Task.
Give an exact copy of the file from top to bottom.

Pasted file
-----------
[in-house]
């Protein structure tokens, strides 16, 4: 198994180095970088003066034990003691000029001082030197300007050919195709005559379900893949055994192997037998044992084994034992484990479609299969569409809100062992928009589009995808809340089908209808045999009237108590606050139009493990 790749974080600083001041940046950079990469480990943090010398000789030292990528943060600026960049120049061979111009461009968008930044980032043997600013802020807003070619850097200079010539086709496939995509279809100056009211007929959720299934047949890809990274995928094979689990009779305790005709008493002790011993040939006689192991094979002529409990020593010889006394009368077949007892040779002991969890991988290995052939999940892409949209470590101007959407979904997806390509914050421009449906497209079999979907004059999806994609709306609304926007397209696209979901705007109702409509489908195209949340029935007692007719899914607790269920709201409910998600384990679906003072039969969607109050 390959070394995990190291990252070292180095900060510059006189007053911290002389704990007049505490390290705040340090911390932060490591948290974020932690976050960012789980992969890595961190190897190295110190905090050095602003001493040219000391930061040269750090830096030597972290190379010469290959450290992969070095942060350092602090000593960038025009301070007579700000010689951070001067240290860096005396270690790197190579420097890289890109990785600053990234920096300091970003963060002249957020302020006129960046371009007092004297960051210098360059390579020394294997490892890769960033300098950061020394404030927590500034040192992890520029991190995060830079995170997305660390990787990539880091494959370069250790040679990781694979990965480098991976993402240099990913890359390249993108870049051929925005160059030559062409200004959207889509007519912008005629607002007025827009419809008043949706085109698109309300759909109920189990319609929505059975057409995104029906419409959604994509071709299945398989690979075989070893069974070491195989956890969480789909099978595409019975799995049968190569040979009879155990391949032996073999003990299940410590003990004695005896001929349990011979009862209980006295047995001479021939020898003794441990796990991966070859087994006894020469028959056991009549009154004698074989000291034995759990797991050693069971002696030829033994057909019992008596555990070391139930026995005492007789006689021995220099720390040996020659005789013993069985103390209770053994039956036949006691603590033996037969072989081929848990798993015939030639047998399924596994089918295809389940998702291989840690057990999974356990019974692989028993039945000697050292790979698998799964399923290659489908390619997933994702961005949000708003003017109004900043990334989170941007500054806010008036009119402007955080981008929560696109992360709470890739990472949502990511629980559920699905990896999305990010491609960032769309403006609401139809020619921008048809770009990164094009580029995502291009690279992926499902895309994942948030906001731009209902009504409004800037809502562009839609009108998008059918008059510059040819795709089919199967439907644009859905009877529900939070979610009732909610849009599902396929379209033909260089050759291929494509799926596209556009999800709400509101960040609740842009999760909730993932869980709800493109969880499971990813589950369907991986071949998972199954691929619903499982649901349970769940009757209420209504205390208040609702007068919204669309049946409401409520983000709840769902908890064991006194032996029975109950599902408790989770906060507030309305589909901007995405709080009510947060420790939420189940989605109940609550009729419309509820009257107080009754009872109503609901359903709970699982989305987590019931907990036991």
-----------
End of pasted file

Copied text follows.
[in-house]
């Protein structure tokens, strides 16, 4: 198994180095970088003066034990003691000029001082030197300007050919195709005559379900893949055994192997037998044992084994034992484990479609299969569409809100062992928009589009995808809340089908209808045999009237108590606050139009493990 790749974080600083001041940046950079990469480990943090010398000789030292990528943060600026960049120049061979111009461009968008930044980032043997600013802020807003070619850097200079010539086709496939995509279809100056009211007929959720299934047949890809990274995928094979689990009779305790005709008493002790011993040939006689192991094979002529409990020593010889006394009368077949007892040779002991969890991988290995052939999940892409949209470590101007959407979904997806390509914050421009449906497209079999979907004059999806994609709306609304926007397209696209979901705007109702409509489908195209949340029935007692007719899914607790269920709201409910998600384990679906003072039969969607109050 390959070394995990190291990252070292180095900060510059006189007053911290002389704990007049505490390290705040340090911390932060490591948290974020932690976050960012789980992969890595961190190897190295110190905090050095602003001493040219000391930061040269750090830096030597972290190379010469290959450290992969070095942060350092602090000593960038025009301070007579700000010689951070001067240290860096005396270690790197190579420097890289890109990785600053990234920096300091970003963060002249957020302020006129960046371009007092004297960051210098360059390579020394294997490892890769960033300098950061020394404030927590500034040192992890520029991190995060830079995170997305660390990787990539880091494959370069250790040679990781694979990965480098991976993402240099990913890359390249993108870049051929925005160059030559062409200004959207889509007519912008005629607002007025827009419809008043949706085109698109309300759909109920189990319609929505059975057409995104029906419409959604994509071709299945398989690979075989070893069974070491195989956890969480789909099978595409019975799995049968190569040979009879155990391949032996073999003990299940410590003990004695005896001929349990011979009862209980006295047995001479021939020898003794441990796990991966070859087994006894020469028959056991009549009154004698074989000291034995759990797991050693069971002696030829033994057909019992008596555990070391139930026995005492007789006689021995220099720390040996020659005789013993069985103390209770053994039956036949006691603590033996037969072989081929848990798993015939030639047998399924596994089918295809389940998702291989840690057990999974356990019974692989028993039945000697050292790979698998799964399923290659489908390619997933994702961005949000708003003017109004900043990334989170941007500054806010008036009119402007955080981008929560696109992360709470890739990472949502990511629980559920699905990896999305990010491609960032769309403006609401139809020619921008048809770009990164094009580029995502291009690279992926499902895309994942948030906001731009209902009504409004800037809502562009839609009108998008059918008059510059040819795709089919199967439907644009859905009877529900939070979610009732909610849009599902396929379209033909260089050759291929494509799926596209556009999800709400509101960040609740842009999760909730993932869980709800493109969880499971990813589950369907991986071949998972199954691929619903499982649901349970769940009757209420209504205390208040609702007068919204669309049946409401409520983000709840769902908890064991006194032996029975109950599902408790989770906060507030309305589909901007995405709080009510947060420790939420189940989605109940609550009729419309509820009257107080009754009872109503609901359903709970699982989305987590019931907990036991």